Already this year, bank lobbyists have helped kill legislation that would have enabled judges to reduce mortgage payments of families that have declared bankruptcy. Most recently, the banks have tried to scuttle President Obama's proposal for a Consumer Financial Protection Agency, which is designed to prevent them from using deceptive practices to sell mortgages to people who can't afford them. They also are seeking to shape or weaken rules on commodities trading, executive compensation, and consumer credit cards.

The Wall Street meltdown put the new president and Washington in a mood to put new checks on a capitalist system that many worried had teetered out of control. The banks' lobbying effort has angered the president, who said in a radio address this month that "lobbyists for big Wall Street banks are hard at work trying to stop reforms that would hold them accountable, and they want to keep things just the way they are.''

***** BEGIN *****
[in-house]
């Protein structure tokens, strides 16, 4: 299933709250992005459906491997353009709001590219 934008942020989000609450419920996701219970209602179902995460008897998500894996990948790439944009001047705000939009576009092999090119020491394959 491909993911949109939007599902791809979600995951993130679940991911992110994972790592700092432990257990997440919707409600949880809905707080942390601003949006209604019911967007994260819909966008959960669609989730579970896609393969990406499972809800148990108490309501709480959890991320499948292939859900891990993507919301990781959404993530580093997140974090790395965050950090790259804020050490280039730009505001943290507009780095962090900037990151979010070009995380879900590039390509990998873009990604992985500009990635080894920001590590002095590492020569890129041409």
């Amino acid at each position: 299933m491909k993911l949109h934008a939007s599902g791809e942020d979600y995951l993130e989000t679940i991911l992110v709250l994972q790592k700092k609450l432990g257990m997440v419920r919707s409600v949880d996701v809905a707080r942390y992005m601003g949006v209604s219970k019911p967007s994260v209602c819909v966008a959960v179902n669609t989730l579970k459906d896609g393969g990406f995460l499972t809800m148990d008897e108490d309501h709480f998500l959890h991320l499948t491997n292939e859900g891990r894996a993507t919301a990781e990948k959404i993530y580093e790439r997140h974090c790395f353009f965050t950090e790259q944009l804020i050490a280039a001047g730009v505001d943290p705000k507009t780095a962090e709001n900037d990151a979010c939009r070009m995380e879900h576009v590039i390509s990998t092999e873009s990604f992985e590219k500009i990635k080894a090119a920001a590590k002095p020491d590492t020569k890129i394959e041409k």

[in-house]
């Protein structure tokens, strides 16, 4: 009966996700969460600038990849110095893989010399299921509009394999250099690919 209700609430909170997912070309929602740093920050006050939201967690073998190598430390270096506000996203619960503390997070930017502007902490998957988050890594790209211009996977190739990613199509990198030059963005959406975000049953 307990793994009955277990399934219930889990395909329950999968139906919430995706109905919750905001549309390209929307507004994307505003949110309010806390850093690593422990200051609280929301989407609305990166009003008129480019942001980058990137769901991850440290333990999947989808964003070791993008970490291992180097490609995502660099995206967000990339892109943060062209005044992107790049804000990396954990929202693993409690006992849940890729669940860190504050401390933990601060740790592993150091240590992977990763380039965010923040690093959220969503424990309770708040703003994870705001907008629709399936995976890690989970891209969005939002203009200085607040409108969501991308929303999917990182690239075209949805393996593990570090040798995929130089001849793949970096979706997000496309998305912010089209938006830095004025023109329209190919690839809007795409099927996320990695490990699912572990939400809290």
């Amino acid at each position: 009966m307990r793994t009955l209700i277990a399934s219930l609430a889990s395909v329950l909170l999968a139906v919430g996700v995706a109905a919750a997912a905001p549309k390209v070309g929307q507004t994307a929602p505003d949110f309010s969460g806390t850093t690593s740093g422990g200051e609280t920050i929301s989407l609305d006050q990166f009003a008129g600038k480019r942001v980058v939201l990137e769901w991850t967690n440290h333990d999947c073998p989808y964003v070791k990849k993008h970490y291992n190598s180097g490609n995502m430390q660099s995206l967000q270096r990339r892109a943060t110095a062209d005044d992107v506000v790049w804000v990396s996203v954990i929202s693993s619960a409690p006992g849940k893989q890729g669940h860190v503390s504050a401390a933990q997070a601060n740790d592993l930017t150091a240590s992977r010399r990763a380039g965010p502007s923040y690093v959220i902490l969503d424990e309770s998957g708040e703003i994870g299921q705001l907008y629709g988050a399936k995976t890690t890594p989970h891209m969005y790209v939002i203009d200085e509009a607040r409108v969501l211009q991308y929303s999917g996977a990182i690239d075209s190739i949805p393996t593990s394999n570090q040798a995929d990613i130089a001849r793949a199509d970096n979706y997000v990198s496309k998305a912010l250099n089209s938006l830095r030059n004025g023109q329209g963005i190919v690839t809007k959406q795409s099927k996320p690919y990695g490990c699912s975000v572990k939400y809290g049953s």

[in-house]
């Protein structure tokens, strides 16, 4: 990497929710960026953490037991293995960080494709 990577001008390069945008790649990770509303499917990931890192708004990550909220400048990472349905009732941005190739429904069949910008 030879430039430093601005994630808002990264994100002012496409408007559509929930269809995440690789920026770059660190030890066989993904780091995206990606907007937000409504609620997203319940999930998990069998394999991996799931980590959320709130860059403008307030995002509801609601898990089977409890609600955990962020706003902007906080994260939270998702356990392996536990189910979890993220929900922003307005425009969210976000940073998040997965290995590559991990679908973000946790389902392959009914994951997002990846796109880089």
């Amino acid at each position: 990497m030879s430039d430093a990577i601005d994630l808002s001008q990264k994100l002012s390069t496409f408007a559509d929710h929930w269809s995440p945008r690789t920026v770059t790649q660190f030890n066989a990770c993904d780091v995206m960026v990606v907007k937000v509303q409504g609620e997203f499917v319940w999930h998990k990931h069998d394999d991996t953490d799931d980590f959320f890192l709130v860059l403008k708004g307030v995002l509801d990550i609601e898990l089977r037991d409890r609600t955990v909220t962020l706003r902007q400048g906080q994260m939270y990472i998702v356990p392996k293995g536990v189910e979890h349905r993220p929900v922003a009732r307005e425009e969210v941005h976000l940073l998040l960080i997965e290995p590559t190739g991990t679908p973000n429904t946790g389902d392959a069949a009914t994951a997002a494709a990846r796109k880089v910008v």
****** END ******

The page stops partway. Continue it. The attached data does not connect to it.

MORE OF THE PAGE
Consumer advocates said the bank lobbyists are nearly as powerful as they were before the financial meltdown and the authorization of the Troubled Asset Relief Program, which set aside $700 billion in taxpayers' money to bail out the financial industry. The government committed hundreds of billions more to other rescues, including $112 billion for insurance giant AIG.

"They still retain an enormous amount of influence,'' said Travis Plunkett, who lobbies for the Consumer Federation of America and said he has seen firsthand the influence of large banks. "What is surprising to me is that some members of Congress are letting them get away with flimsy arguments. They are using many of the same arguments that they were using before the financial crisis'' - such as saying that new legislation would inhibit competition and consumer choice.